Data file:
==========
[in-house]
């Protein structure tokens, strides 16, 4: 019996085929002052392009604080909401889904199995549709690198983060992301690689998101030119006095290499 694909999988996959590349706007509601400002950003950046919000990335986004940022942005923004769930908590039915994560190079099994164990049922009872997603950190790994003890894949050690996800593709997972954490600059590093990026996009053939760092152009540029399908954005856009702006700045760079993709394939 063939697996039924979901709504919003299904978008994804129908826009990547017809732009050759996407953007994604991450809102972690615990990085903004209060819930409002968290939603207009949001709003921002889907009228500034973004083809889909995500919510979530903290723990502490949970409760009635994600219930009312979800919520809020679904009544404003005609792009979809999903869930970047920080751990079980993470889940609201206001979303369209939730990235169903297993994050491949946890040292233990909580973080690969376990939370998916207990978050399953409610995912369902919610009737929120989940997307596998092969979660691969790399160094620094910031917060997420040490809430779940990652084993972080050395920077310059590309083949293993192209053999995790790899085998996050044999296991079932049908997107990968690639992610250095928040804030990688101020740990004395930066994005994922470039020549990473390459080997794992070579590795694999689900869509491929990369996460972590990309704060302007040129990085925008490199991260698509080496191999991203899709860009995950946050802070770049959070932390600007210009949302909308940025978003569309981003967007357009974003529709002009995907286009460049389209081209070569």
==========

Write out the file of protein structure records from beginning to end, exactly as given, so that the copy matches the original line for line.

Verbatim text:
[in-house]
């Protein structure tokens, strides 16, 4: 019996085929002052392009604080909401889904199995549709690198983060992301690689998101030119006095290499 694909999988996959590349706007509601400002950003950046919000990335986004940022942005923004769930908590039915994560190079099994164990049922009872997603950190790994003890894949050690996800593709997972954490600059590093990026996009053939760092152009540029399908954005856009702006700045760079993709394939 063939697996039924979901709504919003299904978008994804129908826009990547017809732009050759996407953007994604991450809102972690615990990085903004209060819930409002968290939603207009949001709003921002889907009228500034973004083809889909995500919510979530903290723990502490949970409760009635994600219930009312979800919520809020679904009544404003005609792009979809999903869930970047920080751990079980993470889940609201206001979303369209939730990235169903297993994050491949946890040292233990909580973080690969376990939370998916207990978050399953409610995912369902919610009737929120989940997307596998092969979660691969790399160094620094910031917060997420040490809430779940990652084993972080050395920077310059590309083949293993192209053999995790790899085998996050044999296991079932049908997107990968690639992610250095928040804030990688101020740990004395930066994005994922470039020549990473390459080997794992070579590795694999689900869509491929990369996460972590990309704060302007040129990085925008490199991260698509080496191999991203899709860009995950946050802070770049959070932390600007210009949302909308940025978003569309981003967007357009974003529709002009995907286009460049389209081209070569």